defendant is entitled to summary judgment).
“credible” since the doctor had no studies — as to the prolonged
use of Plavix — to rely upon when he prescribed Plavix to Plaintiff
for over eight years.
I find Plaintiff’s argument wholly without
First and foremost, it was conceded during oral argument that
Plaintiff’s counsel never questioned Dr. Richter at his deposition
on this issue.
See Motion Tr., T9:8-10. Indeed, to the extent
that counsel believed that Dr. Richter would have given different
testimony, or that Dr. Richter would have found it important that
conducted regarding the prolonged use of the drug, counsel failed
to pose such questions during Dr. Richter’s deposition.
to the contrary, according to Dr. Richter, he read and relied upon
various studies regarding the efficacy and risks of Plavix.
Richter Dep., T21:11-T24:4. More to the point, each of the studies
reported the duration of that study which defined the limited time
treatment for an average of 1.6 years (maximum of 3 years)”, and
in the CURE study, patients “were randomized to receive PLAVIX .
. . and were treated for up to one year.”
Rooney Decl., Ex. B, §
Hence, having reviewed these studies, see
durations of the available studies, and by extension, the lack of
any studies with prolonged and extended use of Plavix.
stated that it was his medical opinion that Plaintiff should remain
on Plavix permanently, see id. at T45:12-16, and that even today,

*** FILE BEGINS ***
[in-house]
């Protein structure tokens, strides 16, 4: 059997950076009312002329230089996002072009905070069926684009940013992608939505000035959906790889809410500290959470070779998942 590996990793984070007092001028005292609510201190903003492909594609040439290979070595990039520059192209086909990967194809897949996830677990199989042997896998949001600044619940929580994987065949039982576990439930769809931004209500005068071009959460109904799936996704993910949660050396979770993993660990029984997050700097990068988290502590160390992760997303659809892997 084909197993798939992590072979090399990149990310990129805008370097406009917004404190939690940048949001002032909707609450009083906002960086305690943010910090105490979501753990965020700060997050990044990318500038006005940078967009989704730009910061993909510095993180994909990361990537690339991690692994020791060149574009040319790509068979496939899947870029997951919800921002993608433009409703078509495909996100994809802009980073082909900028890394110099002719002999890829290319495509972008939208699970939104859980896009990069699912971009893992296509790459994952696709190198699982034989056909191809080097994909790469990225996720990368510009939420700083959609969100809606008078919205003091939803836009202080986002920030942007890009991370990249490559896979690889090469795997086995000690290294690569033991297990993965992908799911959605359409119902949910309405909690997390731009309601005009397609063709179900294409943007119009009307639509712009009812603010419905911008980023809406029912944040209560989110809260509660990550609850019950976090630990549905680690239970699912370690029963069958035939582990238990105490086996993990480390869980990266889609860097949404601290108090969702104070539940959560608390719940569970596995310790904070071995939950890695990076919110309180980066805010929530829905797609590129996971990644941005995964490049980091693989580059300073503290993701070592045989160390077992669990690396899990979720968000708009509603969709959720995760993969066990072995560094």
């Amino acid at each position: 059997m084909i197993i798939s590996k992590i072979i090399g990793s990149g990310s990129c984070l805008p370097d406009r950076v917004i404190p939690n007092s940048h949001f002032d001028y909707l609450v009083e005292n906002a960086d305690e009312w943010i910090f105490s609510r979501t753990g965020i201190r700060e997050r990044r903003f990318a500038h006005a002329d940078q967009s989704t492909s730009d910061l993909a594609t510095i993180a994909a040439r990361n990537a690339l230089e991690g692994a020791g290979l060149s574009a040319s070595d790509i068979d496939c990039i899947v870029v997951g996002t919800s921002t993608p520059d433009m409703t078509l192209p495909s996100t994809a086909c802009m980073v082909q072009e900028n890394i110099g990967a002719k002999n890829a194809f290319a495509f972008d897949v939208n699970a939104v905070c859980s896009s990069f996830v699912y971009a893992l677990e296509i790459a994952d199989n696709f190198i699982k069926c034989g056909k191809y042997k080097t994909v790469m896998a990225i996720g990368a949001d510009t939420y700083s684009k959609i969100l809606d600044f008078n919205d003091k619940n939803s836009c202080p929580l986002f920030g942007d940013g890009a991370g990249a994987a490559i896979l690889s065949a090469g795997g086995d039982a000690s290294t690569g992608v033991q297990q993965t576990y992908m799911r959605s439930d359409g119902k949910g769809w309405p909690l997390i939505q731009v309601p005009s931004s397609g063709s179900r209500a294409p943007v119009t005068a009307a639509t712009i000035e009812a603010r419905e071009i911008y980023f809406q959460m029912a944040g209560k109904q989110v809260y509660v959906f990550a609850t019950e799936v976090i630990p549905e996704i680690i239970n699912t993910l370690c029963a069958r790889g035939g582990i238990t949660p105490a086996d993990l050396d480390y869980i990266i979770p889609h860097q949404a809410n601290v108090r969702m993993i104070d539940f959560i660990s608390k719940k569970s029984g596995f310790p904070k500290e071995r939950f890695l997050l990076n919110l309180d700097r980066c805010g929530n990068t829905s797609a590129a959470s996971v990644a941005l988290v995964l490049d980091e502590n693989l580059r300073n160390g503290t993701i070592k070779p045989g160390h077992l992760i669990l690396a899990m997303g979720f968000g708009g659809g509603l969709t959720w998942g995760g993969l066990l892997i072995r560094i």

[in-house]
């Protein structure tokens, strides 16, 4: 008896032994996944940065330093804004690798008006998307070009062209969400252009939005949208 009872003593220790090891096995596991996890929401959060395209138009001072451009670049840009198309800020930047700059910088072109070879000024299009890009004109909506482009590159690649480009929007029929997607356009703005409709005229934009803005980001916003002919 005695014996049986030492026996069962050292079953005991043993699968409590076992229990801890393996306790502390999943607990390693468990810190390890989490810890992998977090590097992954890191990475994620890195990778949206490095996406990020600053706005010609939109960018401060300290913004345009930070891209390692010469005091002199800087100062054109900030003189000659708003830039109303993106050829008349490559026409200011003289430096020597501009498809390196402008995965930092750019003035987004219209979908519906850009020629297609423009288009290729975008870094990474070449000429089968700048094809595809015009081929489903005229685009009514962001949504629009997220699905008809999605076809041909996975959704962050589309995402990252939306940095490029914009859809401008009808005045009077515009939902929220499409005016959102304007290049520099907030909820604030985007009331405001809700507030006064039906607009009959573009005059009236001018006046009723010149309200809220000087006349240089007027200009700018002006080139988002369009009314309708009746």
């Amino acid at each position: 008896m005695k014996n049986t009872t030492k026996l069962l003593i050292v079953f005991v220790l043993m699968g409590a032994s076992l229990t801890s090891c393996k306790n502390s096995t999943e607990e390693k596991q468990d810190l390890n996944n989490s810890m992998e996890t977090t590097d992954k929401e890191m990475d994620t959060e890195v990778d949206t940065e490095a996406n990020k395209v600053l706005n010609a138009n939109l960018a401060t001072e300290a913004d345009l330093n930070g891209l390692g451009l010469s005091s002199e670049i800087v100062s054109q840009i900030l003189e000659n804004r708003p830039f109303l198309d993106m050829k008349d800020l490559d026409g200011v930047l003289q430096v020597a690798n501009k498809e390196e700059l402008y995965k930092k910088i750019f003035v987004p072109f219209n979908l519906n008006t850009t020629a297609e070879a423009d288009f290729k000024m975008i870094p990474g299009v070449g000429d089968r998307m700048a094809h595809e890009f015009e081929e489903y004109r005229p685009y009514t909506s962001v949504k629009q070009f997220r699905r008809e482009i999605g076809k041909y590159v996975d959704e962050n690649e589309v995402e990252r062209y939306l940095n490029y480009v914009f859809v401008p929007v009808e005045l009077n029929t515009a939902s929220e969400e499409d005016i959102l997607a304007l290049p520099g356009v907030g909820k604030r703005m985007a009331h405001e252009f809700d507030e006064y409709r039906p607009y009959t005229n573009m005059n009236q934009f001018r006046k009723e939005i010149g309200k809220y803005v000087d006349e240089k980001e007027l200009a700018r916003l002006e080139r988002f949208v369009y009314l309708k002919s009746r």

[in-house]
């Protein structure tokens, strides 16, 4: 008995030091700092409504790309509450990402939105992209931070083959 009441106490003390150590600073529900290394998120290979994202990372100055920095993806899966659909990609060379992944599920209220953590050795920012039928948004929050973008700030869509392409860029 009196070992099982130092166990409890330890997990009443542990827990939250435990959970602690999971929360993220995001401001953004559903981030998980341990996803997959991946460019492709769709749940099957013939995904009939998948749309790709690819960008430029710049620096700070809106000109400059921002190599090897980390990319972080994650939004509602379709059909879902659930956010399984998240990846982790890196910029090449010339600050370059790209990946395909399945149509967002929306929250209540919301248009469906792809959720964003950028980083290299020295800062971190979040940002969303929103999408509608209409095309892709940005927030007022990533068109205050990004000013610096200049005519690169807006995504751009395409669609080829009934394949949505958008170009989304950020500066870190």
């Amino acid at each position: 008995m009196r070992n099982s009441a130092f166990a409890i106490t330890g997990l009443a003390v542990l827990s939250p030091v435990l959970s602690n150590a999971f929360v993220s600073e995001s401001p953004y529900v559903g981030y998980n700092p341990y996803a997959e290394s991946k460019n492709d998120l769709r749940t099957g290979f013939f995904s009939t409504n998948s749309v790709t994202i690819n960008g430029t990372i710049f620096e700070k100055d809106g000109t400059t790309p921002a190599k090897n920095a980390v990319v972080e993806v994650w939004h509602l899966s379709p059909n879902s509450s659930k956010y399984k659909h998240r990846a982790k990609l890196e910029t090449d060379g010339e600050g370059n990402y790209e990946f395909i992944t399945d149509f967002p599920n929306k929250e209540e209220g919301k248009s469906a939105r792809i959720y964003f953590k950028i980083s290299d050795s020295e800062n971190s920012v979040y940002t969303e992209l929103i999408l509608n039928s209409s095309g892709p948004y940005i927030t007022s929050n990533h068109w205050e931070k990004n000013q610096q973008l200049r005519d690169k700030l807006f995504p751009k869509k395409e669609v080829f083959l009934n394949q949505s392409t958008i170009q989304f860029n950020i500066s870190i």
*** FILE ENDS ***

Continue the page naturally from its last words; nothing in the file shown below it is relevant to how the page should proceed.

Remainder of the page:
“appropriate medical therapy.”
Id. at T51:16-20.
sufficient to preclude a drug manufacturer’s liability to an
McDowell v. Eli Lilly & Co., 58 F. Supp. 3d
391, 406 (S.D.N.Y. 2014) (quoting Banker, 278 A.D.2d at 722).
also Andre v. Mecta Corp., 587 N.Y.S.2d 334, 335 (App. Div. 1992)
(“existing knowledge of the relevant hazard by the [prescribing
doctor] may be so apparent, that liability may be resolved in favor
of the manufacturer as a matter of law”).
Here, Dr. Richter’s
uncontradicted testimony of his independent knowledge of the risks
associated with Plavix “sever[s] the causal [chain] between an
(quoting Glucksman, 553 N.Y.S.2d at 726) (internal quotations
“The rationale for this rule is that knowledge of the
Concepts, Inc., No. 05-774S, 2011 U.S. Dist. LEXIS 107286, at *2728 (W.D.N.Y. Sep. 22, 2011).
In fact, even if the drug’s warnings
were inadequate, the prescribing physician’s independent knowledge
of the risks is nonetheless an intervening event that precludes
the manufacturer’s liability.
Tomaselli v. Zimmer Inc., No. 14-
04474, 2017 U.S. Dist. LEXIS 9874, at *13 (S.D.N.Y. Jan. 20, 2017);
Steinman, 2011 U.S. Dist. LEXIS 107286, at *28.
Based on these reasons, I conclude that Plaintiff has failed
to present any conflicting evidence to create doubt regarding the
credibility of Dr. Richter, and therefore, it is clear that the
learned intermediary doctrine applies here. 8